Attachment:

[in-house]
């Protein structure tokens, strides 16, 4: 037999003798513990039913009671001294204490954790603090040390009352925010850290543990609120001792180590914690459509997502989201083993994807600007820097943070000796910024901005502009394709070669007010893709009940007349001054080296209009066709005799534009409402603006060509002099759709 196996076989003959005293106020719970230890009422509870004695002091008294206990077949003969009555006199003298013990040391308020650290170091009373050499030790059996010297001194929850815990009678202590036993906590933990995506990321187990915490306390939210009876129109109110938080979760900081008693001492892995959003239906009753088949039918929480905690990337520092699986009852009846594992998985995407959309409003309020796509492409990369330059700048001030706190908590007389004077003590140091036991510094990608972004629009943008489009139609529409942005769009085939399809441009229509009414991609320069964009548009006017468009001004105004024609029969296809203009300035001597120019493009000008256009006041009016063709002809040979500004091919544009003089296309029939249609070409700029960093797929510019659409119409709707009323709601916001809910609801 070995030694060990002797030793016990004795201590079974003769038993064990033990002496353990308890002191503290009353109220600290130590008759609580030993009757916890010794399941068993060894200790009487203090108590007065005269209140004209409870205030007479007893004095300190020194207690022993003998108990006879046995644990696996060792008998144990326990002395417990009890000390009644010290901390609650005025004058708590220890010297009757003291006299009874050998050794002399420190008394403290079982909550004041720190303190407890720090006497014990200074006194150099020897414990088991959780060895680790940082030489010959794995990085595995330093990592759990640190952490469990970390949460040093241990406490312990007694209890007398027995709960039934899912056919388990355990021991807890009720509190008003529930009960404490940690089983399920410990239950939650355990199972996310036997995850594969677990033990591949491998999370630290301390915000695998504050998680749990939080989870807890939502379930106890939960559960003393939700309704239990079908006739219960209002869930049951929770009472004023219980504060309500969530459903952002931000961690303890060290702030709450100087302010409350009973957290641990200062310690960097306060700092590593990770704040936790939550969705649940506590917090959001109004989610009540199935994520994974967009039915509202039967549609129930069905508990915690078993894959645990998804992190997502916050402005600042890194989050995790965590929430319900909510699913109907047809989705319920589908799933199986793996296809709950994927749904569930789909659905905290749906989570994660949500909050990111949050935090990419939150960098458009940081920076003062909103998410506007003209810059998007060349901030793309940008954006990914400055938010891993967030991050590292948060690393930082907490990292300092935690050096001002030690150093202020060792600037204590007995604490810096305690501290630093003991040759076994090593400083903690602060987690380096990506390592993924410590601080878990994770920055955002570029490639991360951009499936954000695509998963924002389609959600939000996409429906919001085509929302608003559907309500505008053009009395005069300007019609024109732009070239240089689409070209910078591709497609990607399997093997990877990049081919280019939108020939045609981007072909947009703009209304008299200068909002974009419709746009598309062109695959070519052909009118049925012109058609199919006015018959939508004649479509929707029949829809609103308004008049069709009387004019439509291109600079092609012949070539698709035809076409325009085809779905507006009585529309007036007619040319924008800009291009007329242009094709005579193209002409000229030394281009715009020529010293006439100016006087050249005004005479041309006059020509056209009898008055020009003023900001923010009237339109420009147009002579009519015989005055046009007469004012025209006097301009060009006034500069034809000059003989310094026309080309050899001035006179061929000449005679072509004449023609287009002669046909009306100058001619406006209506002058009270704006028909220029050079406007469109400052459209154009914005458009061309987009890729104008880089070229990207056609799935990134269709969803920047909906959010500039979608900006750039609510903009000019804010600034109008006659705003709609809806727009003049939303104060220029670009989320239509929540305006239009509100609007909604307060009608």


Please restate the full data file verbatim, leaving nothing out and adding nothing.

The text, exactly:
[in-house]
């Protein structure tokens, strides 16, 4: 037999003798513990039913009671001294204490954790603090040390009352925010850290543990609120001792180590914690459509997502989201083993994807600007820097943070000796910024901005502009394709070669007010893709009940007349001054080296209009066709005799534009409402603006060509002099759709 196996076989003959005293106020719970230890009422509870004695002091008294206990077949003969009555006199003298013990040391308020650290170091009373050499030790059996010297001194929850815990009678202590036993906590933990995506990321187990915490306390939210009876129109109110938080979760900081008693001492892995959003239906009753088949039918929480905690990337520092699986009852009846594992998985995407959309409003309020796509492409990369330059700048001030706190908590007389004077003590140091036991510094990608972004629009943008489009139609529409942005769009085939399809441009229509009414991609320069964009548009006017468009001004105004024609029969296809203009300035001597120019493009000008256009006041009016063709002809040979500004091919544009003089296309029939249609070409700029960093797929510019659409119409709707009323709601916001809910609801 070995030694060990002797030793016990004795201590079974003769038993064990033990002496353990308890002191503290009353109220600290130590008759609580030993009757916890010794399941068993060894200790009487203090108590007065005269209140004209409870205030007479007893004095300190020194207690022993003998108990006879046995644990696996060792008998144990326990002395417990009890000390009644010290901390609650005025004058708590220890010297009757003291006299009874050998050794002399420190008394403290079982909550004041720190303190407890720090006497014990200074006194150099020897414990088991959780060895680790940082030489010959794995990085595995330093990592759990640190952490469990970390949460040093241990406490312990007694209890007398027995709960039934899912056919388990355990021991807890009720509190008003529930009960404490940690089983399920410990239950939650355990199972996310036997995850594969677990033990591949491998999370630290301390915000695998504050998680749990939080989870807890939502379930106890939960559960003393939700309704239990079908006739219960209002869930049951929770009472004023219980504060309500969530459903952002931000961690303890060290702030709450100087302010409350009973957290641990200062310690960097306060700092590593990770704040936790939550969705649940506590917090959001109004989610009540199935994520994974967009039915509202039967549609129930069905508990915690078993894959645990998804992190997502916050402005600042890194989050995790965590929430319900909510699913109907047809989705319920589908799933199986793996296809709950994927749904569930789909659905905290749906989570994660949500909050990111949050935090990419939150960098458009940081920076003062909103998410506007003209810059998007060349901030793309940008954006990914400055938010891993967030991050590292948060690393930082907490990292300092935690050096001002030690150093202020060792600037204590007995604490810096305690501290630093003991040759076994090593400083903690602060987690380096990506390592993924410590601080878990994770920055955002570029490639991360951009499936954000695509998963924002389609959600939000996409429906919001085509929302608003559907309500505008053009009395005069300007019609024109732009070239240089689409070209910078591709497609990607399997093997990877990049081919280019939108020939045609981007072909947009703009209304008299200068909002974009419709746009598309062109695959070519052909009118049925012109058609199919006015018959939508004649479509929707029949829809609103308004008049069709009387004019439509291109600079092609012949070539698709035809076409325009085809779905507006009585529309007036007619040319924008800009291009007329242009094709005579193209002409000229030394281009715009020529010293006439100016006087050249005004005479041309006059020509056209009898008055020009003023900001923010009237339109420009147009002579009519015989005055046009007469004012025209006097301009060009006034500069034809000059003989310094026309080309050899001035006179061929000449005679072509004449023609287009002669046909009306100058001619406006209506002058009270704006028909220029050079406007469109400052459209154009914005458009061309987009890729104008880089070229990207056609799935990134269709969803920047909906959010500039979608900006750039609510903009000019804010600034109008006659705003709609809806727009003049939303104060220029670009989320239509929540305006239009509100609007909604307060009608």